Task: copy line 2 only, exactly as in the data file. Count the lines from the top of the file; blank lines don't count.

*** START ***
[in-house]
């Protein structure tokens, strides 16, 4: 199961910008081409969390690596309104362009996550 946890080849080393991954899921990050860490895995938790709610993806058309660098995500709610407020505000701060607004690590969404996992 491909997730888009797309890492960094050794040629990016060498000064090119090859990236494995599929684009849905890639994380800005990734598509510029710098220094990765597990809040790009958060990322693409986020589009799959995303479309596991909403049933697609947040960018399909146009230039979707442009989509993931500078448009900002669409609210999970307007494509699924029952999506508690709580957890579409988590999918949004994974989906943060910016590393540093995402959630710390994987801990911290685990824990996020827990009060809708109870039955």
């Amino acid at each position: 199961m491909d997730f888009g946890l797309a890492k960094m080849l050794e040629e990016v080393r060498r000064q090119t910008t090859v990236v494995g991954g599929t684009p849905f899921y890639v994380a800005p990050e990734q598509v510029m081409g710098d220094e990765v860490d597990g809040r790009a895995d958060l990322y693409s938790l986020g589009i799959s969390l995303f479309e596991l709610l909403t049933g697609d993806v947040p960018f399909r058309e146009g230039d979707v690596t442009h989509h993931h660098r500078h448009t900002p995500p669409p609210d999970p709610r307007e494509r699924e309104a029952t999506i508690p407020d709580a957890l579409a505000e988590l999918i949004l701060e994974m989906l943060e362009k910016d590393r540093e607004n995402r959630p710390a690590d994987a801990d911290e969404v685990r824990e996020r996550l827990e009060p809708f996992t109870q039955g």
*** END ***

């Protein structure tokens, strides 16, 4: 199961910008081409969390690596309104362009996550 946890080849080393991954899921990050860490895995938790709610993806058309660098995500709610407020505000701060607004690590969404996992 491909997730888009797309890492960094050794040629990016060498000064090119090859990236494995599929684009849905890639994380800005990734598509510029710098220094990765597990809040790009958060990322693409986020589009799959995303479309596991909403049933697609947040960018399909146009230039979707442009989509993931500078448009900002669409609210999970307007494509699924029952999506508690709580957890579409988590999918949004994974989906943060910016590393540093995402959630710390994987801990911290685990824990996020827990009060809708109870039955």